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Johannesburg - Dirty children playing on the road and oblivious to the dangers posed by the exposed electricity wires that are not dug deeply into the ground.
Stagnant and dirty water mixed with sewage on the side of the road, and both pedestrians and motorists making sure they avoid walking or even driving in it.
Potholes so big and constantly filled with water and making the road impassable, forcing motorists to drive on the pavement.
This is Serema Road in Thokoza, Ekurhuleni, and this busy road is the one that takes you to Yonelwa Zozo’s house.
Born on November 1, 1994, Yonelwa is a born-free, and is almost as old as our democracy.
Those her age are in most cases automatically seen as privileged kids whose concerns are not the same as their parents. It is assumed they do not have to struggle like them and that theirs is an easy life.
Thanks to democracy, nothing stops them from reaching for the stars, attending the best schools, attending any university they wish and following whatever career they want to follow.
Called “Mandela’s children”, they are always interviewed at their posh schools and suburban homes. They are always on TV speaking in the accents of those privileged to be educated in Model C or private schools.
But there are many others like Yonelwa. Her life, her dreams and aspirations are hidden from the world. What she calls home is a tiny rented shack at the back of someone else’s house. It has no windows and has leaks all over, making sleeping difficult in rainy weather.
The door has come loose and leans against the wall during the day and is plonked on the threshold at night and pressed shut. The family then take pieces of rags and put them underneath and on the sides to prevent the cold, and also snakes, rats and insects from crawling into the house.
The shack may be tiny but it is home to nine people: Yonelwa, her parents, twin brother, older brother, older sister, her son, her niece and nephew.
Until recently, 10 people were living in the shack but her older lesbian sister, Duduzile, was found murdered at her neighbour’s house in what is believed to have been a “corrective rape” attack.
The shack has one bed and one sponge mattress, and it is crowded with bodies everywhere at night. The mornings, Yonelwa says, are a nightmare.
Her father, who is a gardener, wakes up and heats water. He then goes to the tiniest part of the shack, which acts as a kitchen.
He draws the curtain separating the kitchen from the bedroom and puts his bath water on the floor next to the stove, plates and kitchen utensils, and washes himself.
When he is done, he heats water for Yonelwa’s mother, who is a domestic worker. After her bath, it is Yonelwa’s turn. She and her twin brother are in matric this year. She has a bath and wakes her brother. Her older sister wakes up her seven-year-old son and gets him ready for school.
While many born-frees her age long for things such as travelling the world and owning the latest gadgets, all that Yonelwa longs for is some privacy. It’s something she has never had.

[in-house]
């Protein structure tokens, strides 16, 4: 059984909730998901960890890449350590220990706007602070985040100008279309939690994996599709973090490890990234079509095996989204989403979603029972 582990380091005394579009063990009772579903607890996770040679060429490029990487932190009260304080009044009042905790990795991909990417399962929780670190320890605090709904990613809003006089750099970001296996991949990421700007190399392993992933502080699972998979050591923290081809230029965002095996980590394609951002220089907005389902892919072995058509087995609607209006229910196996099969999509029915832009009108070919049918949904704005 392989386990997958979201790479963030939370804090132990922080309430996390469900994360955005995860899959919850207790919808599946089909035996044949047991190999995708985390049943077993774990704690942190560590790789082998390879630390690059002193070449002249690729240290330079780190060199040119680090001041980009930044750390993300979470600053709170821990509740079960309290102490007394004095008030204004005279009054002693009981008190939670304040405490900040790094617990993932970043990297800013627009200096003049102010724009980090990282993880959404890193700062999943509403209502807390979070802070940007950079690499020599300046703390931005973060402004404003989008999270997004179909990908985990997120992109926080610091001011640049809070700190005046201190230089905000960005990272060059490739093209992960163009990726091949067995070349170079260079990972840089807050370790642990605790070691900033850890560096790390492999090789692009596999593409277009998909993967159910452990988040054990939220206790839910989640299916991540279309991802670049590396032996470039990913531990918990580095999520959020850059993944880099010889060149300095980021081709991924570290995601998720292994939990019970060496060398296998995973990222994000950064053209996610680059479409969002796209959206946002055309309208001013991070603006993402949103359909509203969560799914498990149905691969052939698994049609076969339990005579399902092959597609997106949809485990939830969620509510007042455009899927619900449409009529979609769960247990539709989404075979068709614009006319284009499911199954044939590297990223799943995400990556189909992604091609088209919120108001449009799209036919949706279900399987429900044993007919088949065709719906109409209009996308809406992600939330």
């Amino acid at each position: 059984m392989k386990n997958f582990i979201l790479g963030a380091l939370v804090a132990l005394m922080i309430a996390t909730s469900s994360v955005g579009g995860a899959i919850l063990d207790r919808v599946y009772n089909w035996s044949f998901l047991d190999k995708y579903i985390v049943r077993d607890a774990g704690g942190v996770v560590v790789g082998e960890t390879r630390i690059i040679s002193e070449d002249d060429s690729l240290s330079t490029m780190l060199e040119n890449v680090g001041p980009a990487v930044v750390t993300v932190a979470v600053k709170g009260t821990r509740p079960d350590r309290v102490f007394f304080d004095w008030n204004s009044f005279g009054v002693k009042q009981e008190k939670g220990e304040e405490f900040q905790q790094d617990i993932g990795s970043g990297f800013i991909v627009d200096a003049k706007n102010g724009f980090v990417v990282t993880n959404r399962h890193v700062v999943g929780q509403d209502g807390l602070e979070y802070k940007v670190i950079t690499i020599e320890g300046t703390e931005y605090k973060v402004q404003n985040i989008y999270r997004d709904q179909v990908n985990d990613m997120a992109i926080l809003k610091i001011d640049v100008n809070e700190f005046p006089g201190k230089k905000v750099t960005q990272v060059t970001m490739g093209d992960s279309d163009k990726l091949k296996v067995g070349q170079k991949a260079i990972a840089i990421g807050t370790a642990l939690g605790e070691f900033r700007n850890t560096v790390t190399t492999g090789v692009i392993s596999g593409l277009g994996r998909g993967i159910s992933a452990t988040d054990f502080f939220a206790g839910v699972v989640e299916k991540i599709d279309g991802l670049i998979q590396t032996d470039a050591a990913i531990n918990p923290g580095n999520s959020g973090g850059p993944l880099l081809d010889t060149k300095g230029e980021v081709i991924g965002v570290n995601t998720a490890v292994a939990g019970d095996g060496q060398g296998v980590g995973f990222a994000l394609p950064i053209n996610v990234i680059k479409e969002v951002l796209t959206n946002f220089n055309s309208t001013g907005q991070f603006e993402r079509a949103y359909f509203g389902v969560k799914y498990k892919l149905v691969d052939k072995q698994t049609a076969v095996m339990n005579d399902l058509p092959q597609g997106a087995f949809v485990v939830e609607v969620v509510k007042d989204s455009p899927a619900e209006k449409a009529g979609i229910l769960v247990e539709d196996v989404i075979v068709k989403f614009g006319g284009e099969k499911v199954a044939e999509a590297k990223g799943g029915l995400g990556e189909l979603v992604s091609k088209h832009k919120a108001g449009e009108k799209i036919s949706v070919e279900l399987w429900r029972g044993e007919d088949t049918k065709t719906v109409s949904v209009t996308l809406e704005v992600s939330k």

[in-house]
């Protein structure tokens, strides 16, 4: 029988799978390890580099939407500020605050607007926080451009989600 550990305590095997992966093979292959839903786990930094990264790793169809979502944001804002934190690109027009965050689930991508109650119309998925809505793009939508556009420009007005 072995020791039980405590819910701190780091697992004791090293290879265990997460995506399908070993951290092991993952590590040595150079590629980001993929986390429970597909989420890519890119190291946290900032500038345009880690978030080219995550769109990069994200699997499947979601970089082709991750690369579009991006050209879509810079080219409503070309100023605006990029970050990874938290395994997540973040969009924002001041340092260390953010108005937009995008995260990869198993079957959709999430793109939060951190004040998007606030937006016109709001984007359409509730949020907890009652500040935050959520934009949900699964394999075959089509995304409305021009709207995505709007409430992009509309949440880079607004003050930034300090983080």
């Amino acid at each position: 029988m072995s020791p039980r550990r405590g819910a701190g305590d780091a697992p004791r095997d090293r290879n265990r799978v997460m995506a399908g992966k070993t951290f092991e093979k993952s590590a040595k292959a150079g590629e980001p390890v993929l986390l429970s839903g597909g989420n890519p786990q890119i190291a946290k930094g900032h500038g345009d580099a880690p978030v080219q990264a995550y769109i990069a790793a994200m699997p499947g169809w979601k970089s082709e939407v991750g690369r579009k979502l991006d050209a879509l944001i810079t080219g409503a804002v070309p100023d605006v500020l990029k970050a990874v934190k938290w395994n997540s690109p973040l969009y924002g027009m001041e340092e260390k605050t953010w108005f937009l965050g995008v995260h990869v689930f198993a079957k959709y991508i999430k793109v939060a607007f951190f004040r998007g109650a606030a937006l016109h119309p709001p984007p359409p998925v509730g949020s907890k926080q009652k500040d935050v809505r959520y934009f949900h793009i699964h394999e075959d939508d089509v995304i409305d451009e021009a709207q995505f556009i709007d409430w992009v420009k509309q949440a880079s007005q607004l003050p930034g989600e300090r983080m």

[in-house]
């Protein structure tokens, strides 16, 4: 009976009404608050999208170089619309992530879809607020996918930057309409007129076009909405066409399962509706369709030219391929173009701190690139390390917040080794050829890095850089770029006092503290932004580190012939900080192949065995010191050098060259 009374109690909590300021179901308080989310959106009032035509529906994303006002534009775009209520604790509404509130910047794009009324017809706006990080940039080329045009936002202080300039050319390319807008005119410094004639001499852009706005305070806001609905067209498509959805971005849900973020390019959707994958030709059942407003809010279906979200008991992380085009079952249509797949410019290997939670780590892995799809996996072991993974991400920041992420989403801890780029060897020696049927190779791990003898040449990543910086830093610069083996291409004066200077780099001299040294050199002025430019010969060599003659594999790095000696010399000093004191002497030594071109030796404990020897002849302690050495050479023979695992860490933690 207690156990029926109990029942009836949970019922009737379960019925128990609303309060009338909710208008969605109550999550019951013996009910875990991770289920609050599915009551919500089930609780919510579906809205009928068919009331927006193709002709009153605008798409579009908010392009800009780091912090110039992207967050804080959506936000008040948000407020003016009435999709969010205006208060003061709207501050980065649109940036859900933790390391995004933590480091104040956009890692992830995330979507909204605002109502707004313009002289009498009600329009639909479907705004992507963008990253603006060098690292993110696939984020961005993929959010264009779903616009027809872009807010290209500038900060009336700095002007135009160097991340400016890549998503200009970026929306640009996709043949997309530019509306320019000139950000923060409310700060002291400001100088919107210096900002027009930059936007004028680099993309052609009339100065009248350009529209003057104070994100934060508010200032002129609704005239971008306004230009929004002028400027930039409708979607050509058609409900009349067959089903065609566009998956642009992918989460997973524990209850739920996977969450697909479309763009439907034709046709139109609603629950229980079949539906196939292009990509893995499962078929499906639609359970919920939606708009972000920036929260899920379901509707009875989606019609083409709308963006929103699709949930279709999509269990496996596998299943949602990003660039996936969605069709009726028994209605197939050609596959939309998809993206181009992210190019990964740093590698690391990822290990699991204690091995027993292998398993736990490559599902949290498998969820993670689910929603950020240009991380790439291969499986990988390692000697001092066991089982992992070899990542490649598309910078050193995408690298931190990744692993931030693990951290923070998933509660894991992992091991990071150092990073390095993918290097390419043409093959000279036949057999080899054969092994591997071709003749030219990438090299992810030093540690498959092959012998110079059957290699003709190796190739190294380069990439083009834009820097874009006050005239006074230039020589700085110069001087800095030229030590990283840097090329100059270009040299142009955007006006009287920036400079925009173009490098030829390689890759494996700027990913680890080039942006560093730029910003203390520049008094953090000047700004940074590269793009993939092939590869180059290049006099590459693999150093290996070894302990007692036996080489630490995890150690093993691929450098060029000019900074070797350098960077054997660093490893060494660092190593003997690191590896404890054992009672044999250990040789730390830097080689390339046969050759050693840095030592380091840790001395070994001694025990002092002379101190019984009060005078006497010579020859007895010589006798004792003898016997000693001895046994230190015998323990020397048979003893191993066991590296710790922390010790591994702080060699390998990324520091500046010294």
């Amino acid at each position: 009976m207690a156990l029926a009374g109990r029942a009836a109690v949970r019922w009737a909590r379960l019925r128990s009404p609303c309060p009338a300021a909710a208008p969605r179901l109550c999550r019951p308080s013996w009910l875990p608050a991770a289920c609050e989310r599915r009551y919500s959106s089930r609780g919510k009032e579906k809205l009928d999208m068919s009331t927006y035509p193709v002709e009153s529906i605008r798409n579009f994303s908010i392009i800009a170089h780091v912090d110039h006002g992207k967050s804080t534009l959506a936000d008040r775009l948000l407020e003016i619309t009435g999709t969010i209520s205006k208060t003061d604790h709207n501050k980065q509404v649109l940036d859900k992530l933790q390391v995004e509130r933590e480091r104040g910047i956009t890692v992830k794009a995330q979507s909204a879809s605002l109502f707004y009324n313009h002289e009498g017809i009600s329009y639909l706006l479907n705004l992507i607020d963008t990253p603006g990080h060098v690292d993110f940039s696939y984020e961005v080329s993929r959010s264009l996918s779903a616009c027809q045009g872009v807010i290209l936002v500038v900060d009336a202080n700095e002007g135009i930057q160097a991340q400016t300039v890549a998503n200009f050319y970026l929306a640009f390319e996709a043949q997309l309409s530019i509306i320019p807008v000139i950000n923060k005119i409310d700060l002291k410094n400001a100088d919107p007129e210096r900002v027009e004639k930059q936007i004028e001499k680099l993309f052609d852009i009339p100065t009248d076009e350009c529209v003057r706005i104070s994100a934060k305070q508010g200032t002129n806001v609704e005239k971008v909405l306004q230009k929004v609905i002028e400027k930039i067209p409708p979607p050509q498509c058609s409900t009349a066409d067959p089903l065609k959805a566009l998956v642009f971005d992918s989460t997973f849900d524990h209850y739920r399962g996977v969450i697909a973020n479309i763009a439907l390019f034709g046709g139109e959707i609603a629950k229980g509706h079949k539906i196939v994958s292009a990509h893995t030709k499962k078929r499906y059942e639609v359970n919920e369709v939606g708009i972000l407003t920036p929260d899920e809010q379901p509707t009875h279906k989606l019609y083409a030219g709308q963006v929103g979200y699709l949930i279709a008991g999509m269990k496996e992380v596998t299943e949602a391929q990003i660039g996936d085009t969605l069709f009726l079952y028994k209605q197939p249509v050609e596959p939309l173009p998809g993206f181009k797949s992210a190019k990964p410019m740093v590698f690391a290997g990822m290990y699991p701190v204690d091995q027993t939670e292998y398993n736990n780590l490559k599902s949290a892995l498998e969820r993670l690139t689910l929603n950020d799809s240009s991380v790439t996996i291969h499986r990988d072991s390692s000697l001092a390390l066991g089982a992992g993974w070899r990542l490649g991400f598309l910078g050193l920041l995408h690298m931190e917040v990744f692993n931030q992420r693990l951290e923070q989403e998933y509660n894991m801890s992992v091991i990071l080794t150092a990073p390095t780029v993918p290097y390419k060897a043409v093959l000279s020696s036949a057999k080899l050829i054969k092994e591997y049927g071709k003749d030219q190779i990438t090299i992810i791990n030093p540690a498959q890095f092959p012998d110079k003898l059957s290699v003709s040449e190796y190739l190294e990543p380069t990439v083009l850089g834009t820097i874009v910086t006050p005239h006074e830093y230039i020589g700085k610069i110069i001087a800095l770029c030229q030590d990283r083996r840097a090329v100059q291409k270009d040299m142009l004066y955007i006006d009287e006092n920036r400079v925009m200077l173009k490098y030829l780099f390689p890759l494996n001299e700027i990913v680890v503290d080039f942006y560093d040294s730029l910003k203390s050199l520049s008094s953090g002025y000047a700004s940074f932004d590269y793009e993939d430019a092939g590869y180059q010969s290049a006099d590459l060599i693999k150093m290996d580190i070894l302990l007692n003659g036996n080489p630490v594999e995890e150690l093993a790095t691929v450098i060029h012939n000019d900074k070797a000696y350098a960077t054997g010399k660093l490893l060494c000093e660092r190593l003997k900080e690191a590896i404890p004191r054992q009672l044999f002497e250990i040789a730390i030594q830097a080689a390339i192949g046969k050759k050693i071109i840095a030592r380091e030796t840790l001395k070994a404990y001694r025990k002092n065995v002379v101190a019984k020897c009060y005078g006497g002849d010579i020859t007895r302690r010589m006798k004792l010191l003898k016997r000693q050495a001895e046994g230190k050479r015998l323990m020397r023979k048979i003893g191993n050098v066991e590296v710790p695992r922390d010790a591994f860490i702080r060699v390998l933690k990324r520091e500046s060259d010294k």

“There’s no privacy in this house - during bath time we all see each other naked. On a typical morning, one will be having a bath, the other one will be not far away eating breakfast and the other will be leaning against the door getting dressed.
“I’m in matric and need to study. I have to wait until everyone has gone to bed to study and do my homework, regardless of the time. We have a library in the neighbourhood but it closes at 4pm, while our school dismisses us at 3pm,” she says.
“Our books have been eaten by rats, so my brother and I put them in plastic. When everyone has gone to bed, my brother and I go to the kitchen.
“He sits on a bucket while I sit on my son’s plastic chair. We put our books on our laps and study and do our homework,” she says.
Living in a shack is all that Yonelwa knows. The only time she slept in a brick and mortar structure was in January last year when she was kept overnight at her local clinic after giving birth.
Her boyfriend, the father of her son, also lives in a shack.
After applying for an RDP house twice in the past, they have given up.
Like many teenagers, Yonelwa knows the results of unprotected sex. But still, she fell pregnant in 2011. She knows that she deeply disappointed her parents and is scared that the cycle of poverty might continue with her son, the way it did with her and her parents.
Unlike her parents, she may have not have been born under the brutal apartheid regime, but she does not see any difference between her life and theirs.
She may be a born-free, she says, but she is still trapped in poverty and misery like her parents.
“I might have freedom now, but I am not free. I’m miserable. People look down on us because we live in a shack. Sometimes they say hurtful things, saying we don’t have a house yet we have children.
“It’s not true that children born in 1994 and after have a better life compared to their parents. Maybe some do, but it started with their parents. Mine are poor, and their poverty extended to us.”
However, Yonelwa believes that education might finally provide an escape from the clutches of poverty that have gripped her family since she was born, resulting in a better life one day.
“The future looks promising because I’m studying and cope well at school, regardless of everything.”